The drone of the engine was exhausting. We had been motoring for 26 hours, through black lumpy seas, towards Menorca, Spain, the light of the moon frequently slipping behind dense clouds. The air was heavy, the decks were damp, Berkeley East smelled like a wet dog. At least the sun was beginning to glow in the distance, signaling the end of a long night passage; we had just four more hours to go.
We heard Kenny Chesney serenading us from the stereo, "boats, vessels of freedom," a favored song with romantic lyrics, but we had been experiencing just the opposite of late. We had things to do, places to be, so sailing BE "any way the wind blows" was not an option. And with recent weather issues, "sailing, takes me away to where I'm going" made no sense at all. "I'm on a boat, on a boat, I'm on a **** boat" was more relatable.
We were especially cranky because it had been nine days since we had spent any time on land. The sway of Berkeley East, while normally soothing, was getting on our nerves. Regardless of how pleasant we both are to be around, or how comfortable Berkeley East is, nine days of constantly moving a 54-foot boat long distances in spirited conditions, without other people or outside stimuli, tests ones sanity. At least there was the occasional dip in the sea, and glass of cool vino, at the last wink of the day; "harbors of healing."
Our plan for a land break in Sardinia was thwarted upon arrival by an unexpected weather pattern, the typical prevailing northwest wind was nowhere to be seen; in its place we had a feisty breeze with energetic waves literally pushing Berkeley East to Spain, albeit, in a less-than-comfortable manner. Climate change perhaps, but more likely just the typical unsettled September atmosphere. And it was better than bashing BE into a northwest wind, so we didn't complain.
We were crossing 215 miles from Sardinia to Menorca, the eastern-most island in the Balearic Island Archipelago, on our way to Barcelona, Spain where Berkeley East would be spending her winter break. She was expected in Port Vell on October 1st, so we had to time our movements carefully. A couple of weeks in the Balearics would cap the season nicely; a little relaxation, a little activity, very little moving, or so we thought.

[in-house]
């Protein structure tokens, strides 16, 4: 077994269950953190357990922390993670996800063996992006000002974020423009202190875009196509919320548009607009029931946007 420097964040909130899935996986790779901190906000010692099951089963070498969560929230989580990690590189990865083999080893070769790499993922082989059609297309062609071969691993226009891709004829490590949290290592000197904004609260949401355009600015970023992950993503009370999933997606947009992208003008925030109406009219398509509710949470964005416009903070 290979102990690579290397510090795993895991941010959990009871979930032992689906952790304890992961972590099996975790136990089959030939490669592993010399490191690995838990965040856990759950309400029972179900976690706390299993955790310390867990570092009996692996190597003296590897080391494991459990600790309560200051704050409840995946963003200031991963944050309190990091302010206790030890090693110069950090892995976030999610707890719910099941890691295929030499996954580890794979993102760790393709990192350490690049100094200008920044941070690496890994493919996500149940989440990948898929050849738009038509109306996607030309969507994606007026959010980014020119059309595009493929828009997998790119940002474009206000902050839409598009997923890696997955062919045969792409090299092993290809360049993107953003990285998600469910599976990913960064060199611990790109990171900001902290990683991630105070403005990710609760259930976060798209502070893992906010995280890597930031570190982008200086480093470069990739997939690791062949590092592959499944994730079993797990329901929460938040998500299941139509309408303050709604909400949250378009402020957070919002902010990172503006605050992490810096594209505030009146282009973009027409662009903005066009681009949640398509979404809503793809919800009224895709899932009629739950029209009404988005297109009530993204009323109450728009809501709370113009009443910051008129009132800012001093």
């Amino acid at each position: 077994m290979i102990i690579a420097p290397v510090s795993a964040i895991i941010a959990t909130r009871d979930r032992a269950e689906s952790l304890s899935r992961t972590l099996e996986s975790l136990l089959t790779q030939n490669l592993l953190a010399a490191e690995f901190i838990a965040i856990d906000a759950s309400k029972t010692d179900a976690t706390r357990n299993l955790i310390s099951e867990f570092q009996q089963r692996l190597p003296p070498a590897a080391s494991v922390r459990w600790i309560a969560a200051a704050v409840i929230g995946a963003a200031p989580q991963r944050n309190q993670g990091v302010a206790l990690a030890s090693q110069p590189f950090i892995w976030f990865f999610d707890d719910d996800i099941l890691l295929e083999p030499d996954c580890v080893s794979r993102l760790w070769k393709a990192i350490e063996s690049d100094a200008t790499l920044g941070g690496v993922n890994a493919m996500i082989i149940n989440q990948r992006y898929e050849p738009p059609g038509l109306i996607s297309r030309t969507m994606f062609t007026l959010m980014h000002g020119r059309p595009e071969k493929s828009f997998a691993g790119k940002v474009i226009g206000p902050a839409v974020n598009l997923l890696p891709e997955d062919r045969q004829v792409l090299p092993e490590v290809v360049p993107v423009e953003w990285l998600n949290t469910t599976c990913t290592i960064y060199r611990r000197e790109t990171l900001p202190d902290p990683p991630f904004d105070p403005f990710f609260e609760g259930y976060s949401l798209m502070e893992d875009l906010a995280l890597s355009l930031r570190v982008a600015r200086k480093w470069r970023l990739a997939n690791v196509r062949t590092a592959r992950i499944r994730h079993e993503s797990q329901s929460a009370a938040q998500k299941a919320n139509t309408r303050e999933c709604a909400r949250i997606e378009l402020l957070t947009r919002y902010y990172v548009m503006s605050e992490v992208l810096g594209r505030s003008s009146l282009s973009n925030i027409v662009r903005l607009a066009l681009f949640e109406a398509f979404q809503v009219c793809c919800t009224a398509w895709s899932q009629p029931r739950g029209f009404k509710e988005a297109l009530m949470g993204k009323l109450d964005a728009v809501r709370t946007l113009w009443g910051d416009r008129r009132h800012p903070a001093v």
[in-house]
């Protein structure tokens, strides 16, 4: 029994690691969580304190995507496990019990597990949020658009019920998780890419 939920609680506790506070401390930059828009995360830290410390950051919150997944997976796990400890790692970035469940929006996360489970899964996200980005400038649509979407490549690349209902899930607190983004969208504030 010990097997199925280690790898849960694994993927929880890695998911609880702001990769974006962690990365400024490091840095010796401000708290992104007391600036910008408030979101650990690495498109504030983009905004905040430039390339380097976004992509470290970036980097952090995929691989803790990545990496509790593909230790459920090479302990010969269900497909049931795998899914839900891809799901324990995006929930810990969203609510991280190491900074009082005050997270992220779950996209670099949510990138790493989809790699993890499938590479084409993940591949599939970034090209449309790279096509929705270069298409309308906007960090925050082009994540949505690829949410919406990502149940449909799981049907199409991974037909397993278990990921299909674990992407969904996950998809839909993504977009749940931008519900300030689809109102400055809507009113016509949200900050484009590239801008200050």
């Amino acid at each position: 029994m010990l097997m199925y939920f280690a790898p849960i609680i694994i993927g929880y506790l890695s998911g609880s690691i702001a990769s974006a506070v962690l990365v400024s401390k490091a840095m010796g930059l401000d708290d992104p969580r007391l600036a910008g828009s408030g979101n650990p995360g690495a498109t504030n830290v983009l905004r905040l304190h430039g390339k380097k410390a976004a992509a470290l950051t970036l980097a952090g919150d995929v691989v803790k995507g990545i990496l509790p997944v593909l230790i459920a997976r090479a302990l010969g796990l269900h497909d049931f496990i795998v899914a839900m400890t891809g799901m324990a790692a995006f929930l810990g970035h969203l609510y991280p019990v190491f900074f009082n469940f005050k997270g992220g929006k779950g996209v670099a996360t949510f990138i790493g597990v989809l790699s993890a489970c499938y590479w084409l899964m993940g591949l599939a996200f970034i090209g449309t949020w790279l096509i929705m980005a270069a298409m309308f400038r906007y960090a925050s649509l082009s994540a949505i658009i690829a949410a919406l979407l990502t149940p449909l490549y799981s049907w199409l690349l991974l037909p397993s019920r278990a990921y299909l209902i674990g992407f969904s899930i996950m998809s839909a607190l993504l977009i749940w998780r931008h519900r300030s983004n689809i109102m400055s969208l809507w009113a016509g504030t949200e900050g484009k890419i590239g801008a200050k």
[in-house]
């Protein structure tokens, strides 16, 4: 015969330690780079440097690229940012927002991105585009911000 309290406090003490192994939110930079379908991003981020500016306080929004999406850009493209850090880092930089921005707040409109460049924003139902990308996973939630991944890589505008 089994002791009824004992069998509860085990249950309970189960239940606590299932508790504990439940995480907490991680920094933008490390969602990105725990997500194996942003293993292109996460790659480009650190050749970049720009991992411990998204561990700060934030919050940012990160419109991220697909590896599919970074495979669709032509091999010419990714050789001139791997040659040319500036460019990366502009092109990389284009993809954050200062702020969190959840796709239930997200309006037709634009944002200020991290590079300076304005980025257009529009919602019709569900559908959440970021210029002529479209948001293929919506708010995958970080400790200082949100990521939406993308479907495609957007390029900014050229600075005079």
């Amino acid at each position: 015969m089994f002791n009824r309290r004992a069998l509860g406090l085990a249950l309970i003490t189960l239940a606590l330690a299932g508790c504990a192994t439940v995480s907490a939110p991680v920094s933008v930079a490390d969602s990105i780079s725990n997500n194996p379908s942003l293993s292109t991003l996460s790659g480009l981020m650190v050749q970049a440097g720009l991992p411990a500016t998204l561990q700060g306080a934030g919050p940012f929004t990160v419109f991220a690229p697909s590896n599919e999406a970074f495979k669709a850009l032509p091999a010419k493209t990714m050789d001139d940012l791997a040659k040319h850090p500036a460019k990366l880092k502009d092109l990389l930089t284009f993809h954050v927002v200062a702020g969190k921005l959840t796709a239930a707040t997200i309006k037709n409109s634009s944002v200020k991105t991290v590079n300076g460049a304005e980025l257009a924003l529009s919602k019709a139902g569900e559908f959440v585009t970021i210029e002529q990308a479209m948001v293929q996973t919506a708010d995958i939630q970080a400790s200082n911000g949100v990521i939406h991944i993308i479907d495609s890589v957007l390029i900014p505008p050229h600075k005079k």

Our first landing in the Balearics was set just outside the capital of Menorca, in Mahon. As we wove Berkeley East through the small anchorage, people waved enthusiastically from their boats, civilization at last. Having just settled BE, we were approached by a tender, an English gentleman wanting to have a chat. While fatigue was setting in, all plans for a nap were postponed for some welcome interaction with a complete stranger. We talked about boats and weather, politics and Brexit, as if we had been mates for years, our new friend hanging onto BE's rail as the wakes from passing boats rocked his rib.
We saw another boat arrive, the owner quickly tossing his dinghy into the water to rush to shore. We couldn't imagine the urgency after such a long passage, then we saw the dog that clearly had crossed its legs for some time. Lyle Lovett sang from the stereo, "And if I had a boat I'd go out on the ocean. And if I had a pony, I'd ride him on my boat." Love that song, but we had to laugh. While Berkeley East was emitting the scent of a St. Bernard, we were thrilled that there wasn't actually a pooch, or a pony, onboard; we had enough to deal with.